According to our latest research, almost three quarters (72%) of respondents are not confident the new regulations will, over time, reduce the number of scam victims. In fact 25% believe it will inevitably have no impact at all.
In an effort to prevent pension scams, the Government has implemented new regulations which require trustees to assess whether a pension transfer request meets certain criteria. The majority (76%) of the respondents believe they are ready for new pension transfer regulations from the Department for Work and Pensions (DWP), however, only 24% have been familiarising themselves with the changes since they came into force in November 2021.
Several weeks after the regulations took effect, it is evident that there is a lack of consistency in knowledge and understanding across pension schemes and trustees. Around one in five respondents to BW’s survey stated that they do not know where to start looking for relevant information.
Alongside the uncertainty around retrieving information and guidance, all respondents (100%) are concerned about at least one obstacle to putting the new transfer rules into effect. A lack of understanding of the new process (36%); having to use judgement in blocking or allowing transfers (31%); and the complexity of implementing new processes (30%) were the top three concerns. Exposure to new risks (28%), short timescales (27%) and resourcing issues (23%) were also highlighted as concerns. It is interesting to note that professional trustees are most worried about using their judgement (42%) in applying the new regulations.
"It will inevitably be disappointing to everyone with an interest in this area to see that nearly three-quarters of our respondents do not view the new regulations as likely to reduce the incidence of scams in the long term."
Defined Contribution (DC) scheme trustees are more confident that the new regulations will make a difference (just 14% said they are “not confident” the regulations will make any difference at all), compared with 30% of trustees of Defined Benefit (DB) schemes and 43% of hybrid schemes.
Further findings from the research:
- Only 27% of trustees are confident the regulations will reduce the number of scams.
- Almost one third (29%) of respondents are concerned about the ambiguity between the regulations and The Pensions Regulator’s (TPR) guidance.
- Two in five professional trustees are concerned about having to use professional judgement to potentially block transfers.
Liam Mayne, Partner at BW, said: “It will inevitably be disappointing to everyone with an interest in this area to see that nearly three-quarters of our respondents do not view the new regulations as likely to reduce the incidence of scams in the long term.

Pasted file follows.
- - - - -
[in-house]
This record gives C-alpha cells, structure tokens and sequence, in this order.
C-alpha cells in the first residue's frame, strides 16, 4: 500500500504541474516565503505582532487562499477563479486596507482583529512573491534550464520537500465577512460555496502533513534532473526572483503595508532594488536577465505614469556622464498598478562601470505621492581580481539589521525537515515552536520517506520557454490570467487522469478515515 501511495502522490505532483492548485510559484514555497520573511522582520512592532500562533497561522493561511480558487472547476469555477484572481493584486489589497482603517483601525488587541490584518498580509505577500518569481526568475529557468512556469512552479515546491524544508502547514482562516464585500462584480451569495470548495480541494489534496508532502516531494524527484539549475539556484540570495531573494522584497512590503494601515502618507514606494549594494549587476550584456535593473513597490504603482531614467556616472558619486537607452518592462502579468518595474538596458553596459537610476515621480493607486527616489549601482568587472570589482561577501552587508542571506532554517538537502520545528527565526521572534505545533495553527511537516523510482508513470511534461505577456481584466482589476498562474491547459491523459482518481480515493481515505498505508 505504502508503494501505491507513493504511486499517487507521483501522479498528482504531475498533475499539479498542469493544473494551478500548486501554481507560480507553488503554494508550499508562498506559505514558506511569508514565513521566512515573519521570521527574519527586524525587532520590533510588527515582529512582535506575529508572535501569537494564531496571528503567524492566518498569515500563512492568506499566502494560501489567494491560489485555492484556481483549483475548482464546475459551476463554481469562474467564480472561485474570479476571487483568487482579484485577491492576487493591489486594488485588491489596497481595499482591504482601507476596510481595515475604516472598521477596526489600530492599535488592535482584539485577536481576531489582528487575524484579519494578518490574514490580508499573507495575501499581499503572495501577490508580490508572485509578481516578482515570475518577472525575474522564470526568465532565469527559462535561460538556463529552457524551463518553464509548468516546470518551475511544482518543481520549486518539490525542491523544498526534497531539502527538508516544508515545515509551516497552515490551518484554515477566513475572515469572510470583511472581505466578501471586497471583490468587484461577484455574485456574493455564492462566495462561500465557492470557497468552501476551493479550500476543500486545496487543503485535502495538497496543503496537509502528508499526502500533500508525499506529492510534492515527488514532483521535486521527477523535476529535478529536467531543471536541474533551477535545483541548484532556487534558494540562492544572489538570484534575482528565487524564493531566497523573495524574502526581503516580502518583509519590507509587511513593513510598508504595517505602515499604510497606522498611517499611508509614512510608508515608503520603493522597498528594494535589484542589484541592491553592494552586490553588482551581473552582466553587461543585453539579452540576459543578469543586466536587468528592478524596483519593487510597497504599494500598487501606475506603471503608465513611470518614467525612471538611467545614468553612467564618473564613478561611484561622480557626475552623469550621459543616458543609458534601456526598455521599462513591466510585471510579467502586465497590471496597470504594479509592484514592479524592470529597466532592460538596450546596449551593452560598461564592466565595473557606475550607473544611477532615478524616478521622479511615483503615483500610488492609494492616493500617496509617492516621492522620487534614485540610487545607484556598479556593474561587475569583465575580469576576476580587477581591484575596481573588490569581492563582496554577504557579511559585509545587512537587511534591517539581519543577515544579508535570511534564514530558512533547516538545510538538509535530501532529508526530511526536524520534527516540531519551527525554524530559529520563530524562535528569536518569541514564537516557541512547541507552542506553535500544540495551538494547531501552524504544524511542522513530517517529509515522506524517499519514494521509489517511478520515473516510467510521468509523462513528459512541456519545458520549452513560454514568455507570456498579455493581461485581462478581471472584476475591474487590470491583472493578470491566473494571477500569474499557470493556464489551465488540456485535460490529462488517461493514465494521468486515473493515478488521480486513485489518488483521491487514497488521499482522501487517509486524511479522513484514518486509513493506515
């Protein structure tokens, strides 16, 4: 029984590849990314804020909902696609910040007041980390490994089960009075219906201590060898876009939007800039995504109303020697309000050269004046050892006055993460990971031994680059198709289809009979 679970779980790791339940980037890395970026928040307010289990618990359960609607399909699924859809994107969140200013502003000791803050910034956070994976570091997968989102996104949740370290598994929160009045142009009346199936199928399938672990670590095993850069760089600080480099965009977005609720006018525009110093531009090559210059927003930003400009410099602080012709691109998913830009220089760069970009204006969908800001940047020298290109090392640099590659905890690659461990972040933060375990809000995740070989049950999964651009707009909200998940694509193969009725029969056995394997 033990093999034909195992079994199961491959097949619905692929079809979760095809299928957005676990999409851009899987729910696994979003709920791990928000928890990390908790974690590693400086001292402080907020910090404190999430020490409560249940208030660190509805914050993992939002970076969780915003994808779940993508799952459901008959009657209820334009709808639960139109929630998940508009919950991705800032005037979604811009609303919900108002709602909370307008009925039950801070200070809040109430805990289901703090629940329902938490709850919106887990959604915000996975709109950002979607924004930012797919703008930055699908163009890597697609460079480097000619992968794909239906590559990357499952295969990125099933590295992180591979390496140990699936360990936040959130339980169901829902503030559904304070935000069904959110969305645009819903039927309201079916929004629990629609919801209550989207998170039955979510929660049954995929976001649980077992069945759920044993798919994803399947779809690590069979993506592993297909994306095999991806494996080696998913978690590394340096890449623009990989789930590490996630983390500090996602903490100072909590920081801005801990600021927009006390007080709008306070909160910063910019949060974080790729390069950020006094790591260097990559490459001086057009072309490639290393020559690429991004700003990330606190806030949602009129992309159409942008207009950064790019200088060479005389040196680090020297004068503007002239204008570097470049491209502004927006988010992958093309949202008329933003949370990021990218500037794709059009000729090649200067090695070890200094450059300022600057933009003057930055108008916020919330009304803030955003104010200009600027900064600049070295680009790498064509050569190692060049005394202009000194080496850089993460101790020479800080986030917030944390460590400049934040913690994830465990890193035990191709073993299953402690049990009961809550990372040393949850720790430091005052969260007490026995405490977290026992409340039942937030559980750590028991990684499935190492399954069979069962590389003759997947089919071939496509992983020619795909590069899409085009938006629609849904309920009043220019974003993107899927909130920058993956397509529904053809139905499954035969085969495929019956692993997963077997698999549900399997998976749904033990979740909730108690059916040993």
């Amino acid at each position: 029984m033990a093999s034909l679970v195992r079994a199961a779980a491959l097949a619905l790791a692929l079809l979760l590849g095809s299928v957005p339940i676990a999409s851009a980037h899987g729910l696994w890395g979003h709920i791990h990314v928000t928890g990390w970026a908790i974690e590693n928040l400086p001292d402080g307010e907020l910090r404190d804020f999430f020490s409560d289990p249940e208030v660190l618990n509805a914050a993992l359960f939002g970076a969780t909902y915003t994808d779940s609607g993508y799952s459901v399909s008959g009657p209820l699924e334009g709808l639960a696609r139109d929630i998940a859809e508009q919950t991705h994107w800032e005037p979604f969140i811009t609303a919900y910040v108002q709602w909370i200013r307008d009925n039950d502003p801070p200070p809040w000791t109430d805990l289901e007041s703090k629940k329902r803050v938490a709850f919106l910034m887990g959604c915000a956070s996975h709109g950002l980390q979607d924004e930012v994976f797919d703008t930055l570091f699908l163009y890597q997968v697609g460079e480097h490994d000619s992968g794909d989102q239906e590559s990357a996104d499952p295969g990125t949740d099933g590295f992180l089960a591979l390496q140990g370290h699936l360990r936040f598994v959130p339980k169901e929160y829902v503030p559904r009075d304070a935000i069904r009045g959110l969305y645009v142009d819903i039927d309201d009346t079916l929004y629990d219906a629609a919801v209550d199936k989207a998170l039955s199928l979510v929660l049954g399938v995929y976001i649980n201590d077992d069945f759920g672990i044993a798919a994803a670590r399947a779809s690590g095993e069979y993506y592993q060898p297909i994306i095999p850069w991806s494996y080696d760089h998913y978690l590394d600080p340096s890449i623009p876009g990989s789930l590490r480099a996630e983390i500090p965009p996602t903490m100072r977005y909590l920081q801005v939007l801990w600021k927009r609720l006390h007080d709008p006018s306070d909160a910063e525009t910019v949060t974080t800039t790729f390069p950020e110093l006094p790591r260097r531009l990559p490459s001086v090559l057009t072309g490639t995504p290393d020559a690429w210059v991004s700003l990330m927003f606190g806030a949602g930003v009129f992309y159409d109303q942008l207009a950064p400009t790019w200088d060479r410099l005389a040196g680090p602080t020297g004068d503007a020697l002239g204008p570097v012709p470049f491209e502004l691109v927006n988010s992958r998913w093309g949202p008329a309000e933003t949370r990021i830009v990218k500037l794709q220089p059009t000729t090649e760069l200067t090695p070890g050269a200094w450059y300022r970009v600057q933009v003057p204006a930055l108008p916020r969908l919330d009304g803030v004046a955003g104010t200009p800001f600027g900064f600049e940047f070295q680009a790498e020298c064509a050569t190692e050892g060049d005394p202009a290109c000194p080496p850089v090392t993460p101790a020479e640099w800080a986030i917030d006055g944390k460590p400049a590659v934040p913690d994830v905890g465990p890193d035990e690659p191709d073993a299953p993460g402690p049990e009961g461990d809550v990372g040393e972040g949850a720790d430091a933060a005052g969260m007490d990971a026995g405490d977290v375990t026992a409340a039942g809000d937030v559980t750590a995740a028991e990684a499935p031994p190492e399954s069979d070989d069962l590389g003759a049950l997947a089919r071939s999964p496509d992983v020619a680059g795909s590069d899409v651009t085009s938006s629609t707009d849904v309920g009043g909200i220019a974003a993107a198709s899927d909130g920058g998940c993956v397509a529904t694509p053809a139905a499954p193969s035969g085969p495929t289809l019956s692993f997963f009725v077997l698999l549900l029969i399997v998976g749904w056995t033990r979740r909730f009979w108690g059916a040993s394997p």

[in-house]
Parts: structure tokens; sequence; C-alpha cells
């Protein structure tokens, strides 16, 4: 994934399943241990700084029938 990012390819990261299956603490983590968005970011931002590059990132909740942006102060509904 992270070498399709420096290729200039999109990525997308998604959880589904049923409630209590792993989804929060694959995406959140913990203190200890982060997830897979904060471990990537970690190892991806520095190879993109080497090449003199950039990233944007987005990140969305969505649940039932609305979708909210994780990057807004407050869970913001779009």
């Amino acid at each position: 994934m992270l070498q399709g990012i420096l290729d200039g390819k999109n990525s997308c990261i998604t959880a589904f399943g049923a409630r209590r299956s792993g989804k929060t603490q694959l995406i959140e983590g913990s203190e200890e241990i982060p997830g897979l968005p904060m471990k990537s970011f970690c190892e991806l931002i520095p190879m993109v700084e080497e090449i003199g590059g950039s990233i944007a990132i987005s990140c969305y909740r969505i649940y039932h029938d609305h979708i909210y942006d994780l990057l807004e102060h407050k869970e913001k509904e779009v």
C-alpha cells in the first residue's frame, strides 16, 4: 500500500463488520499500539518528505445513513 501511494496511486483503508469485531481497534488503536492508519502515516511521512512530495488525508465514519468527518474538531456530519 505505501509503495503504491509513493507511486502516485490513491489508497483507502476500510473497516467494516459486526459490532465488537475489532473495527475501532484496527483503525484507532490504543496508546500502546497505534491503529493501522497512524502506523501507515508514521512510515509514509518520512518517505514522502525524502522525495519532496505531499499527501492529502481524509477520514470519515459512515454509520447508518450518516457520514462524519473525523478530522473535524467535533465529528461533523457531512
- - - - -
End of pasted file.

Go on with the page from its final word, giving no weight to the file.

“Previously trustees could be criticised for withholding a transfer where there had been concerns. The new guidance now provides support for doing so, albeit with little time to implement. However, what this research highlights is the need for further robust and unambiguous guidance so that scams can be effectively policed. The results show significant uncertainty – particularly around trustees’ roles and potential exposure to risk in policing pension scams.
“Although we can and do engage with trustees as their scheme administrators and advisers, ultimately, the buck stops with the trustees. Conflicting guidance, issued shortly before the regulations came into effect, has left trustees struggling to catch up. Although many trustees say that their schemes are ready for the changes, the confidence begins to waver when we take a deeper dive into the detailed findings.
“Trustees need to sit down with their advisers to ensure that transfer processes have been updated to reflect the new requirements so that the impact on legitimate member transfer requests is minimised. A lack of a proper structure for decision-making will leave trustees with an uphill struggle - and the first step will be to ensure that trustees have sought guidance on the requirements for their scheme.
“For those trustees which have partnered with an independent financial adviser firm, a key part of that step will be to engage with the adviser firm to understand how their recommendations fit into the new framework. Whilst it is early days, we anticipate that the burden on trustees will be much reduced where they partner with an adviser firm and would encourage all trustees to consider the benefits of this in light of the new requirements.“